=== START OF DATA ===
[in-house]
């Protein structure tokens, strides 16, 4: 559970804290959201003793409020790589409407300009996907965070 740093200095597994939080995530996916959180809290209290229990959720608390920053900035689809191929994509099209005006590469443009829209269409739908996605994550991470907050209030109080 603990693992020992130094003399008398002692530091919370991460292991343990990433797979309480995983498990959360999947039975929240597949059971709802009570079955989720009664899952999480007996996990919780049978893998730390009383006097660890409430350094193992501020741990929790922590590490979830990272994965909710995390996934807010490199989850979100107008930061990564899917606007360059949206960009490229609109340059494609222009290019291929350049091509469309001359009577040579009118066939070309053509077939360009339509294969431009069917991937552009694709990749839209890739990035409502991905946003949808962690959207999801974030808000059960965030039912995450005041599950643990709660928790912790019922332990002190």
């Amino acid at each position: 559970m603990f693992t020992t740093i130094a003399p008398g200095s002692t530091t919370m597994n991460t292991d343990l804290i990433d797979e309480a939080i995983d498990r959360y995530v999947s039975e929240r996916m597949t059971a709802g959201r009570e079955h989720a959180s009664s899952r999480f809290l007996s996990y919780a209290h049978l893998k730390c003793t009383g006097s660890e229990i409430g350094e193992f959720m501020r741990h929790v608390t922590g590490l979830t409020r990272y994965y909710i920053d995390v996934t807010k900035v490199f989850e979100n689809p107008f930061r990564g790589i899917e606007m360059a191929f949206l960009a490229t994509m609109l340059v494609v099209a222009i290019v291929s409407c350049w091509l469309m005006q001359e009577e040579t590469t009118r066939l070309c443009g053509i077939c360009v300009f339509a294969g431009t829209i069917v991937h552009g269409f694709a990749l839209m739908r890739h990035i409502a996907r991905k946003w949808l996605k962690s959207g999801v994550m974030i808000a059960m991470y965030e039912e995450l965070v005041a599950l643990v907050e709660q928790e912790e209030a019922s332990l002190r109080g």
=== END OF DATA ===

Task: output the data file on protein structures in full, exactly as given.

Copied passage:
[in-house]
């Protein structure tokens, strides 16, 4: 559970804290959201003793409020790589409407300009996907965070 740093200095597994939080995530996916959180809290209290229990959720608390920053900035689809191929994509099209005006590469443009829209269409739908996605994550991470907050209030109080 603990693992020992130094003399008398002692530091919370991460292991343990990433797979309480995983498990959360999947039975929240597949059971709802009570079955989720009664899952999480007996996990919780049978893998730390009383006097660890409430350094193992501020741990929790922590590490979830990272994965909710995390996934807010490199989850979100107008930061990564899917606007360059949206960009490229609109340059494609222009290019291929350049091509469309001359009577040579009118066939070309053509077939360009339509294969431009069917991937552009694709990749839209890739990035409502991905946003949808962690959207999801974030808000059960965030039912995450005041599950643990709660928790912790019922332990002190």
């Amino acid at each position: 559970m603990f693992t020992t740093i130094a003399p008398g200095s002692t530091t919370m597994n991460t292991d343990l804290i990433d797979e309480a939080i995983d498990r959360y995530v999947s039975e929240r996916m597949t059971a709802g959201r009570e079955h989720a959180s009664s899952r999480f809290l007996s996990y919780a209290h049978l893998k730390c003793t009383g006097s660890e229990i409430g350094e193992f959720m501020r741990h929790v608390t922590g590490l979830t409020r990272y994965y909710i920053d995390v996934t807010k900035v490199f989850e979100n689809p107008f930061r990564g790589i899917e606007m360059a191929f949206l960009a490229t994509m609109l340059v494609v099209a222009i290019v291929s409407c350049w091509l469309m005006q001359e009577e040579t590469t009118r066939l070309c443009g053509i077939c360009v300009f339509a294969g431009t829209i069917v991937h552009g269409f694709a990749l839209m739908r890739h990035i409502a996907r991905k946003w949808l996605k962690s959207g999801v994550m974030i808000a059960m991470y965030e039912e995450l965070v005041a599950l643990v907050e709660q928790e912790e209030a019922s332990l002190r109080g």